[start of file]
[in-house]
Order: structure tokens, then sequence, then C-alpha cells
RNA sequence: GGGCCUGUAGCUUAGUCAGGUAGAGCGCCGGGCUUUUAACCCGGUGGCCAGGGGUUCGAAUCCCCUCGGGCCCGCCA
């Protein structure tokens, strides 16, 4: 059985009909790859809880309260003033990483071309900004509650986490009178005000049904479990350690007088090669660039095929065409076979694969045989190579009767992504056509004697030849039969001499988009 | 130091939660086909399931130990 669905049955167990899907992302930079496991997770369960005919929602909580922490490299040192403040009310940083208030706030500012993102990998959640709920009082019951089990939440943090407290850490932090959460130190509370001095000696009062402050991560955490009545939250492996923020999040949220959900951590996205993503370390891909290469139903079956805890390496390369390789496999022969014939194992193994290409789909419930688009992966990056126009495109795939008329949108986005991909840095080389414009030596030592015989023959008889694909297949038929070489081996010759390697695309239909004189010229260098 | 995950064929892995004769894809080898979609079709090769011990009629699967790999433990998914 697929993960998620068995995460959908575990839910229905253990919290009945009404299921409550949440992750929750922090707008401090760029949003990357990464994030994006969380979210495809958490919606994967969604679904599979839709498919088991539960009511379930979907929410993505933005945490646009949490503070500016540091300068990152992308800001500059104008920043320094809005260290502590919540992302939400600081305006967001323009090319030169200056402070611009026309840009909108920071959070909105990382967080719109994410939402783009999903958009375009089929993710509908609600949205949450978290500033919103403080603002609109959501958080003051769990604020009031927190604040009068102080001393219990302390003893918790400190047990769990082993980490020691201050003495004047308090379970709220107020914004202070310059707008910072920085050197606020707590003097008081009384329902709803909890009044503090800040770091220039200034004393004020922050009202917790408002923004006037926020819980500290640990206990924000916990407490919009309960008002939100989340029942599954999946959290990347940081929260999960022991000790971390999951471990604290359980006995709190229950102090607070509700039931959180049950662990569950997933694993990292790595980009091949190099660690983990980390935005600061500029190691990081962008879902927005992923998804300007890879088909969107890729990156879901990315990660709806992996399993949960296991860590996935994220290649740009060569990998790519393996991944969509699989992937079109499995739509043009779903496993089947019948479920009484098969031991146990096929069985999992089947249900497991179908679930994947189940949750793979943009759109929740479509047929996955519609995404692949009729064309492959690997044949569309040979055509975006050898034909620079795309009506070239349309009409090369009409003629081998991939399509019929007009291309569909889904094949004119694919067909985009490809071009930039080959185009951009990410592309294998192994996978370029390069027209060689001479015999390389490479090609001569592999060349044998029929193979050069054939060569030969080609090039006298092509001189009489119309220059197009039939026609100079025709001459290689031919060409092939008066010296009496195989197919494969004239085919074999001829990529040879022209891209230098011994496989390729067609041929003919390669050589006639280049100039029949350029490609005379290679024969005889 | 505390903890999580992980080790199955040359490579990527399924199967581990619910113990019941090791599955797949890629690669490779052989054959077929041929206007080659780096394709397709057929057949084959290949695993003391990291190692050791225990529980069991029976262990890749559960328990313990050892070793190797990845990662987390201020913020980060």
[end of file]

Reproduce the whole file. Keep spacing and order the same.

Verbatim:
[in-house]
Order: structure tokens, then sequence, then C-alpha cells
RNA sequence: GGGCCUGUAGCUUAGUCAGGUAGAGCGCCGGGCUUUUAACCCGGUGGCCAGGGGUUCGAAUCCCCUCGGGCCCGCCA
């Protein structure tokens, strides 16, 4: 059985009909790859809880309260003033990483071309900004509650986490009178005000049904479990350690007088090669660039095929065409076979694969045989190579009767992504056509004697030849039969001499988009 | 130091939660086909399931130990 669905049955167990899907992302930079496991997770369960005919929602909580922490490299040192403040009310940083208030706030500012993102990998959640709920009082019951089990939440943090407290850490932090959460130190509370001095000696009062402050991560955490009545939250492996923020999040949220959900951590996205993503370390891909290469139903079956805890390496390369390789496999022969014939194992193994290409789909419930688009992966990056126009495109795939008329949108986005991909840095080389414009030596030592015989023959008889694909297949038929070489081996010759390697695309239909004189010229260098 | 995950064929892995004769894809080898979609079709090769011990009629699967790999433990998914 697929993960998620068995995460959908575990839910229905253990919290009945009404299921409550949440992750929750922090707008401090760029949003990357990464994030994006969380979210495809958490919606994967969604679904599979839709498919088991539960009511379930979907929410993505933005945490646009949490503070500016540091300068990152992308800001500059104008920043320094809005260290502590919540992302939400600081305006967001323009090319030169200056402070611009026309840009909108920071959070909105990382967080719109994410939402783009999903958009375009089929993710509908609600949205949450978290500033919103403080603002609109959501958080003051769990604020009031927190604040009068102080001393219990302390003893918790400190047990769990082993980490020691201050003495004047308090379970709220107020914004202070310059707008910072920085050197606020707590003097008081009384329902709803909890009044503090800040770091220039200034004393004020922050009202917790408002923004006037926020819980500290640990206990924000916990407490919009309960008002939100989340029942599954999946959290990347940081929260999960022991000790971390999951471990604290359980006995709190229950102090607070509700039931959180049950662990569950997933694993990292790595980009091949190099660690983990980390935005600061500029190691990081962008879902927005992923998804300007890879088909969107890729990156879901990315990660709806992996399993949960296991860590996935994220290649740009060569990998790519393996991944969509699989992937079109499995739509043009779903496993089947019948479920009484098969031991146990096929069985999992089947249900497991179908679930994947189940949750793979943009759109929740479509047929996955519609995404692949009729064309492959690997044949569309040979055509975006050898034909620079795309009506070239349309009409090369009409003629081998991939399509019929007009291309569909889904094949004119694919067909985009490809071009930039080959185009951009990410592309294998192994996978370029390069027209060689001479015999390389490479090609001569592999060349044998029929193979050069054939060569030969080609090039006298092509001189009489119309220059197009039939026609100079025709001459290689031919060409092939008066010296009496195989197919494969004239085919074999001829990529040879022209891209230098011994496989390729067609041929003919390669050589006639280049100039029949350029490609005379290679024969005889 | 505390903890999580992980080790199955040359490579990527399924199967581990619910113990019941090791599955797949890629690669490779052989054959077929041929206007080659780096394709397709057929057949084959290949695993003391990291190692050791225990529980069991029976262990890749559960328990313990050892070793190797990845990662987390201020913020980060």